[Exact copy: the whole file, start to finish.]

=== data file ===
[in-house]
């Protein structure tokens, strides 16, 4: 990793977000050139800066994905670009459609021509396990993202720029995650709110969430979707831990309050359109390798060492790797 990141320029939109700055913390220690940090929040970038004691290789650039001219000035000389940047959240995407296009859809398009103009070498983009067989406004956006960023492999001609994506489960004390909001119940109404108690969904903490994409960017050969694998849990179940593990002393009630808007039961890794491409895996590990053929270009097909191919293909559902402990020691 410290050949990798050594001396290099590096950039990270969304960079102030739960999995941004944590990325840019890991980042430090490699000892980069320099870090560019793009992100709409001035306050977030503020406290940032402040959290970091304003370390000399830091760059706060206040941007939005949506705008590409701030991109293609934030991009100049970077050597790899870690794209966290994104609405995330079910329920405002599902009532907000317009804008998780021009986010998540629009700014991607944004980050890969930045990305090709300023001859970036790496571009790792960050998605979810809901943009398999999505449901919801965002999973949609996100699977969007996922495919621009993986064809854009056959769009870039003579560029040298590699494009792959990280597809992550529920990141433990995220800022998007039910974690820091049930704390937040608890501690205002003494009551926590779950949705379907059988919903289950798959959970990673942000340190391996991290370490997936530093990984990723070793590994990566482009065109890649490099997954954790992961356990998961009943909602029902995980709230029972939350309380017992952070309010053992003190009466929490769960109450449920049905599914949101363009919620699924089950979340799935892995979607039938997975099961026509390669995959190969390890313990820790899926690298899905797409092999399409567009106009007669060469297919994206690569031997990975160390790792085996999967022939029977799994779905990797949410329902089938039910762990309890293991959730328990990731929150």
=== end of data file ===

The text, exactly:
[in-house]
């Protein structure tokens, strides 16, 4: 990793977000050139800066994905670009459609021509396990993202720029995650709110969430979707831990309050359109390798060492790797 990141320029939109700055913390220690940090929040970038004691290789650039001219000035000389940047959240995407296009859809398009103009070498983009067989406004956006960023492999001609994506489960004390909001119940109404108690969904903490994409960017050969694998849990179940593990002393009630808007039961890794491409895996590990053929270009097909191919293909559902402990020691 410290050949990798050594001396290099590096950039990270969304960079102030739960999995941004944590990325840019890991980042430090490699000892980069320099870090560019793009992100709409001035306050977030503020406290940032402040959290970091304003370390000399830091760059706060206040941007939005949506705008590409701030991109293609934030991009100049970077050597790899870690794209966290994104609405995330079910329920405002599902009532907000317009804008998780021009986010998540629009700014991607944004980050890969930045990305090709300023001859970036790496571009790792960050998605979810809901943009398999999505449901919801965002999973949609996100699977969007996922495919621009993986064809854009056959769009870039003579560029040298590699494009792959990280597809992550529920990141433990995220800022998007039910974690820091049930704390937040608890501690205002003494009551926590779950949705379907059988919903289950798959959970990673942000340190391996991290370490997936530093990984990723070793590994990566482009065109890649490099997954954790992961356990998961009943909602029902995980709230029972939350309380017992952070309010053992003190009466929490769960109450449920049905599914949101363009919620699924089950979340799935892995979607039938997975099961026509390669995959190969390890313990820790899926690298899905797409092999399409567009106009007669060469297919994206690569031997990975160390790792085996999967022939029977799994779905990797949410329902089938039910762990309890293991959730328990990731929150």